Accounting for Mismatch Unemployment

(previously circulated under the title “Structural Unemployment”)

Benedikt Herz and Thijs van Rens

 

Abstract

We investigate unemployment due to mismatch in the US over the past three decades. We propose an accounting framework that allows us to estimate the overall amount of mismatch unemployment as well as the contribution of the frictions that caused the mismatch. Mismatch is quantitatively important for unemployment and the cyclical behavior of mismatch unemployment is very similar to that of the overall unemployment rate. Geographic mismatch is driven primarily by wage frictions. Mismatch across industries is driven by wage frictions as well as barriers to job mobility. We find virtually no role for worker mobility frictions.

April 2016 [download pdf] – Earlier version available as IZA Discussion Paper 8884

Online appendices

Previous version: May 2015
First version: February 2011

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Non-technical summaries

NEW Paying Skilled Workers More Would Create More Skilled Workers (980 words, 2 pages)
Harvard Business Review, 19 May 2016
(Wall Street Journal Must-Read Story, 20 May 2016)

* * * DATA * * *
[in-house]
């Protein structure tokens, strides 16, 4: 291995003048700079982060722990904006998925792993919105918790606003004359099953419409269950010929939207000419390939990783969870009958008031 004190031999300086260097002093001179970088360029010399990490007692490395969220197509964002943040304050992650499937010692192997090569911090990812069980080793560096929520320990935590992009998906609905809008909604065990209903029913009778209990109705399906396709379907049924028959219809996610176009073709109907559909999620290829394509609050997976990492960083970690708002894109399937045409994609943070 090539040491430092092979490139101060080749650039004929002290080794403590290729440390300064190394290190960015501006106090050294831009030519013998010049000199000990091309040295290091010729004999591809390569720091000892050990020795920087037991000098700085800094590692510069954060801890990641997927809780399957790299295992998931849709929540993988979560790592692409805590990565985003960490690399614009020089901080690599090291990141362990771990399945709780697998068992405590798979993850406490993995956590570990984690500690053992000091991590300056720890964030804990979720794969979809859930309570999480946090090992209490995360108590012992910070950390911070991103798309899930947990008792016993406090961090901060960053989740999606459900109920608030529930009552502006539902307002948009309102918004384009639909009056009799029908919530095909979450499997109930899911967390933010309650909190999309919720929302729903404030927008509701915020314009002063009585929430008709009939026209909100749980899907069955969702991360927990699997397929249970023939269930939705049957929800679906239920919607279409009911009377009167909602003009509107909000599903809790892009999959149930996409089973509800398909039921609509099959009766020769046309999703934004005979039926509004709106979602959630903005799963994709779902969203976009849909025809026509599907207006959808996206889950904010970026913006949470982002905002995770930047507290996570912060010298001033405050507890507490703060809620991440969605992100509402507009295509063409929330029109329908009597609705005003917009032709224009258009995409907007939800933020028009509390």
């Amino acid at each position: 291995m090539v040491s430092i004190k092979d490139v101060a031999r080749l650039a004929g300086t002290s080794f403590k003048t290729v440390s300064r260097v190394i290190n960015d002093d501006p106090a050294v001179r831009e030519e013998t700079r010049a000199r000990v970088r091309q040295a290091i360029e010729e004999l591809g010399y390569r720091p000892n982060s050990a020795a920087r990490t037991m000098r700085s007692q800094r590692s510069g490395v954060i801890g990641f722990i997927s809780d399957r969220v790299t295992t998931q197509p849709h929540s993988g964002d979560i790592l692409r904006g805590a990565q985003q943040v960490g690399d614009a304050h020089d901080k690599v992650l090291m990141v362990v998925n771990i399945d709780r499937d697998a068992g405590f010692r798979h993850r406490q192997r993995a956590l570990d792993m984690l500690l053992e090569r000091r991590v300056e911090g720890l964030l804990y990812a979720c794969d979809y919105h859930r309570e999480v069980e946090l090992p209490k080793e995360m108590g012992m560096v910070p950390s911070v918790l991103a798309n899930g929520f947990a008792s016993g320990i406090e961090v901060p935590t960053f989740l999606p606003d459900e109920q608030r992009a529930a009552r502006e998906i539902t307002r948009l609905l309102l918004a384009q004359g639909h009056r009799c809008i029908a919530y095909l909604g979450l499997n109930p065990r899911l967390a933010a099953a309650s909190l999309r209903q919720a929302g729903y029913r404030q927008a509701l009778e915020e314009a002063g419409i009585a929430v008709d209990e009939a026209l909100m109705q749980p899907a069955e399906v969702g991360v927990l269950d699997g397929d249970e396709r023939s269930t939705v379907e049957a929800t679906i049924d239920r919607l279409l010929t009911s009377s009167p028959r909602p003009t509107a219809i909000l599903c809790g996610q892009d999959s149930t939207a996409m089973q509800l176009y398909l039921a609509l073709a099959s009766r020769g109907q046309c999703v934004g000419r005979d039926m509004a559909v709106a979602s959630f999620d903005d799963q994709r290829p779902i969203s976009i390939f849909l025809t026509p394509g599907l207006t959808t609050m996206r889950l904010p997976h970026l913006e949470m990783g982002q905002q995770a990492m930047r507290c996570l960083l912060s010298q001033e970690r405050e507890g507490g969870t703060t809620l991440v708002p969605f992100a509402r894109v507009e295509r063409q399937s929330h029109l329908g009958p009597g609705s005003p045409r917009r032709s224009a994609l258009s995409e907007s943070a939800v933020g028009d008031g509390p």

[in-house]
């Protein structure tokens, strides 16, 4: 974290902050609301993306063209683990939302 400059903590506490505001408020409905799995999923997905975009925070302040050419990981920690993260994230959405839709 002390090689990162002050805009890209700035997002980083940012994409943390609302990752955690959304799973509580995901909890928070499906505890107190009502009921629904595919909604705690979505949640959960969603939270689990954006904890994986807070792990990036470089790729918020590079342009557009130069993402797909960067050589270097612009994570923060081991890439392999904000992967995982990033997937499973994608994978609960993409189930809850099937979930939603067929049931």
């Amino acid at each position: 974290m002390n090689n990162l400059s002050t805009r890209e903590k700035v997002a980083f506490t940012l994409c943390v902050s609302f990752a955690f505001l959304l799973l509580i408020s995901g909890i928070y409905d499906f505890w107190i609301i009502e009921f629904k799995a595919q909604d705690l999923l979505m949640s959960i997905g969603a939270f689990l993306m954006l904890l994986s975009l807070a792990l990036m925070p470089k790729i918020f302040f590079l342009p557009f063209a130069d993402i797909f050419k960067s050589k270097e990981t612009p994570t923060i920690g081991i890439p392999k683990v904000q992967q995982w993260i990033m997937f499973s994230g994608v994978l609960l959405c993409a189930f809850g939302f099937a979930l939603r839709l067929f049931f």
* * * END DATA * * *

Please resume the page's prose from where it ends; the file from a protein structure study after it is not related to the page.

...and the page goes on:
The Skills Gap: Is it a Myth? (5500 words, 18 pages)
CAGE/SMF Global Perspectives Series: Paper 5, December 2015
Podcast (30 min + 30 min discussion) and slides

 

Media coverage:

Is there a ‘skills gap’?, Channel 4 News FactCheck, 3 July 2017

A press release in December 2015 was picked up by various outlets focusing on:

·         Recruitment, training and education

o    Workopolis, Canada

o    Training Journal, UK

o    Recruiting Times, UK

o    HR Reporter, Canada

o    Eddie Playfair, Principal of NewVIc, East London

·         Business

o    The Business Desk, West Midlands, UK

o    Real Business, UK

o    BusinessLine on Campus, India

·         Science and technology

o    Science Newsline, Tokyo and California

o    Technobahn, Japan

o    Engineering.com, Canada/global

o    The Engineer, UK

o    Automotive Industry Today, US

·         Health

o    Health Medicine Network

·         Food industry

o    Food Manufacture, UK: first article & response of the industry

o    Food Processing, UK

 

Data

Available on request.

 


Thijs van Rens  |  IDEAS/RePEc  |  Google Scholar  |  ResearchGate